If a golf course and player were seemingly made for each other, Justin Rose and the Torrey Pines South Course should have always been a happy couple.
Narrow fairways, deep rough, and tucked pins that beckon a disastrous miss — they are conditions that are advantageous elements for a supreme ball striker, former U.S. Open champion and current No. 1 player in the world.
Surprisingly, though, there was a disconnect here for Rose.
In his first five tries in the Farmers Insurance Open, which he didn’t put on his schedule until 2010, the Englishman couldn’t finish better than 22nd and missed the cut in back-to-back efforts in 2015-16.
It’s a wonder he didn’t forsake Torrey for greener pastures.
The potential for greatness kept Rose coming back, and with the missing piece to his game — better putting — found, Rose is now the complete player that Torrey South demands.
For the third straight year, Rose enters the Farmers Open weekend with a strong shot at winning after he followed an opening nine-under-par 63 on the North Course with a six-under 66 on the South on Friday to build a three-shot lead.
With two rounds left on the track that hosted the 2008 U.S. Open and again is scheduled for it in 2021, Hideki Matsuyama is alone in second at 12 under, having matched Rose with his own second-round 66 on the South.
The South befuddled others.
First-round leader Jon Rahm, who fired 62 on the North in the first round, at one point flung a club in disgust and could only score an even-par 72 on the South. He was tied for third at 10 under with Ryan Palmer (67, North), who lost in last year’s playoff won by Jason Day, and Billy Horschel (68, South).
Rory McIlroy had a 65 on the North to get to eight under, but Jordan Spieth could shoot no better than par on the South and is at seven under.
Here for the weekend but hardly contending is Tiger Woods. He made the cut in his first start of the season, but managed only a two-under 70 on the North and at four under was 11 shots off the lead.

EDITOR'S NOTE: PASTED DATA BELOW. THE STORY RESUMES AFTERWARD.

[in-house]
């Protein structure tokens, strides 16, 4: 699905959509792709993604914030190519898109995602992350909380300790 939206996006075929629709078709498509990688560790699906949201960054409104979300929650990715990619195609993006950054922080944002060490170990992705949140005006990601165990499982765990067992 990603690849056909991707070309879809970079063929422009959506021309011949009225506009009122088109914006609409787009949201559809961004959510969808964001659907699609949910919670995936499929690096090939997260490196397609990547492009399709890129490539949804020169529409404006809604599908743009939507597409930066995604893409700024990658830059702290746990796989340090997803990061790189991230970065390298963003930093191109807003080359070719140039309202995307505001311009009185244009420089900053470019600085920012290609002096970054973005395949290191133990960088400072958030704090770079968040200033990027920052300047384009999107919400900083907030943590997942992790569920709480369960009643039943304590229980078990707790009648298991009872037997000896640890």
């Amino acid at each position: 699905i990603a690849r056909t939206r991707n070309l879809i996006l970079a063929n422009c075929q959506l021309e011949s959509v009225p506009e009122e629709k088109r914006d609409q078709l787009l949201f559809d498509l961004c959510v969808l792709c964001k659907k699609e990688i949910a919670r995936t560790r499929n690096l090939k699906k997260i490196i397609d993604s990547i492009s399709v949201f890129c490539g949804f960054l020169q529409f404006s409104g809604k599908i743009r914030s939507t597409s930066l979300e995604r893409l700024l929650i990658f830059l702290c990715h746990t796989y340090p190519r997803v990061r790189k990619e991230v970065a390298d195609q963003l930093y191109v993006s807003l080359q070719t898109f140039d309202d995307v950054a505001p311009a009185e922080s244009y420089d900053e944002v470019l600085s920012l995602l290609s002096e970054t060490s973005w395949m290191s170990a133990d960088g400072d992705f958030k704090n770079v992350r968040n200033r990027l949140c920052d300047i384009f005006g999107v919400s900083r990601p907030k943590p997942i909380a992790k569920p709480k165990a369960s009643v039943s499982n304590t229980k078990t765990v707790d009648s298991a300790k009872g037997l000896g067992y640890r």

Rose is in rare territory at Torrey. His 15-under 129 total tied the tournament record held by two players — Tom Lehman, who accomplished the feat in 2005 after the South’s renovation in 2001, and Lennie Clements, who first set the mark in 1996.
Interestingly, neither of those men went on to win the tournament, and Rose will be battling memories of his own bouts with the wheels going wobbly while in contention. Fifteen times he has held at least a share of the lead in his nine-win PGA Tour career, and only four times has he lifted a trophy.
The 38-year-old held the Farmers midpoint lead in 2017 and eventually tied for fourth. He tied for eighth last year.
“Listen, halfway point,” Rose said. “If I had a three-shot lead going into Sunday, then it would be worth kind of thinking about game plan and strategy. But as of now, I’ll just keep doing what I’m doing.”
Rose has suffered only one bogey this week — on the South’s par-four seventh. It didn’t faze him much, since he made three straight birdies leading up to it.
Rose has hit all but four of 36 greens to lead the field in strokes gained (5.5) from tee to green.
“It puts more of a premium on ball striking, I think, which sort of does fit my profile,” Rose said of the South Course. “Any time there’s more of a favor to ball striking, it gives me more benefit, rather than last week [in the Desert Classic] when you could argue it was more of a putting competition.”
Over the seven times that Woods won the Farmers, he never went particularly low on the North Course, and he couldn’t do it again Friday.
Woods’ 70 matched his score from the more difficult South on Thursday, and it was fashioned in much the same way. He hit the same amount of fairways (seven) and one more green (13), but needed one more putt (29).
He ranks 43rd in the field in strokes gained putting over the first two rounds and has lived on the edge of the cup. In the second round, his ball spun off the lip on three putts and one chip.
“Those putts go in and I’m five, six under par, easily,” Woods said.
He later added, “I’m hitting good putts. We were talking about it today. If I just continue hitting good putts, eventually they’ll go in boatloads.”
The shot that most damaged Woods’ second round came from the middle of the fairway. At the par-four 18th — his ninth hole of the day — Woods hooked an eight-iron into a plugged lie under the lip of the greenside bunker.
Taking an awkward, precarious-looking stance for man with fused vertebrae in his back, Woods slashed out to the fringe. His chip was too hard and he missed the comebacker to make double bogey.
That created the dreaded cut watch, though Woods pulled back from the brink with birdies at Nos. 3 and 4.
He had two par-fives and a driveable par-four in front of him, but he didn’t make another birdie.
Examining his chances for the weekend, Woods didn’t have much choice but to take the long view.
“It’s going to have to be over a course of 36 holes to get myself back in this event,” said Woods, who is relegated to going off the 10th tee at 8:10 a.m. on Saturday with Scott Stallings and Mackenzie Hughes. “It’s going to have to be a very low and special weekend to have a chance.”